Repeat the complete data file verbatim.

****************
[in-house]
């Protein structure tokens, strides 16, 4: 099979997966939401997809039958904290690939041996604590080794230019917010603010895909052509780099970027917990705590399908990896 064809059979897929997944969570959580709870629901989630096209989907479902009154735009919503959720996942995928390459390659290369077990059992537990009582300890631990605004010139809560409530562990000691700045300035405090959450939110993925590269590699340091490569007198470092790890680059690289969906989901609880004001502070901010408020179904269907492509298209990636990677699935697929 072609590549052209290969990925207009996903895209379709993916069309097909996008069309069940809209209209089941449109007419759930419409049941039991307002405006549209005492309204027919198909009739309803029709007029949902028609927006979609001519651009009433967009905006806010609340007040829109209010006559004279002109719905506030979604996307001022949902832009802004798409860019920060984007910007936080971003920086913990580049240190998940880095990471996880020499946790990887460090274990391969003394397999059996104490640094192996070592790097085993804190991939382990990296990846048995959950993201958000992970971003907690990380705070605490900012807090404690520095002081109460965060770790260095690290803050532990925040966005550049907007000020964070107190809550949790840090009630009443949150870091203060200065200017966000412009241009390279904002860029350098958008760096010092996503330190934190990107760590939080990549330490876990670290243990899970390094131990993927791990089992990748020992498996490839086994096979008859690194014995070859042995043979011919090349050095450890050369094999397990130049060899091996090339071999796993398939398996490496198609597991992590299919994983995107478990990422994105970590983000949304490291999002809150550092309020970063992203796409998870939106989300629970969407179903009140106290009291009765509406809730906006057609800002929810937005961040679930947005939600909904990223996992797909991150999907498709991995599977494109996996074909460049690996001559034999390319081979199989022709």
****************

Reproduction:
[in-house]
């Protein structure tokens, strides 16, 4: 099979997966939401997809039958904290690939041996604590080794230019917010603010895909052509780099970027917990705590399908990896 064809059979897929997944969570959580709870629901989630096209989907479902009154735009919503959720996942995928390459390659290369077990059992537990009582300890631990605004010139809560409530562990000691700045300035405090959450939110993925590269590699340091490569007198470092790890680059690289969906989901609880004001502070901010408020179904269907492509298209990636990677699935697929 072609590549052209290969990925207009996903895209379709993916069309097909996008069309069940809209209209089941449109007419759930419409049941039991307002405006549209005492309204027919198909009739309803029709007029949902028609927006979609001519651009009433967009905006806010609340007040829109209010006559004279002109719905506030979604996307001022949902832009802004798409860019920060984007910007936080971003920086913990580049240190998940880095990471996880020499946790990887460090274990391969003394397999059996104490640094192996070592790097085993804190991939382990990296990846048995959950993201958000992970971003907690990380705070605490900012807090404690520095002081109460965060770790260095690290803050532990925040966005550049907007000020964070107190809550949790840090009630009443949150870091203060200065200017966000412009241009390279904002860029350098958008760096010092996503330190934190990107760590939080990549330490876990670290243990899970390094131990993927791990089992990748020992498996490839086994096979008859690194014995070859042995043979011919090349050095450890050369094999397990130049060899091996090339071999796993398939398996490496198609597991992590299919994983995107478990990422994105970590983000949304490291999002809150550092309020970063992203796409998870939106989300629970969407179903009140106290009291009765509406809730906006057609800002929810937005961040679930947005939600909904990223996992797909991150999907498709991995599977494109996996074909460049690996001559034999390319081979199989022709």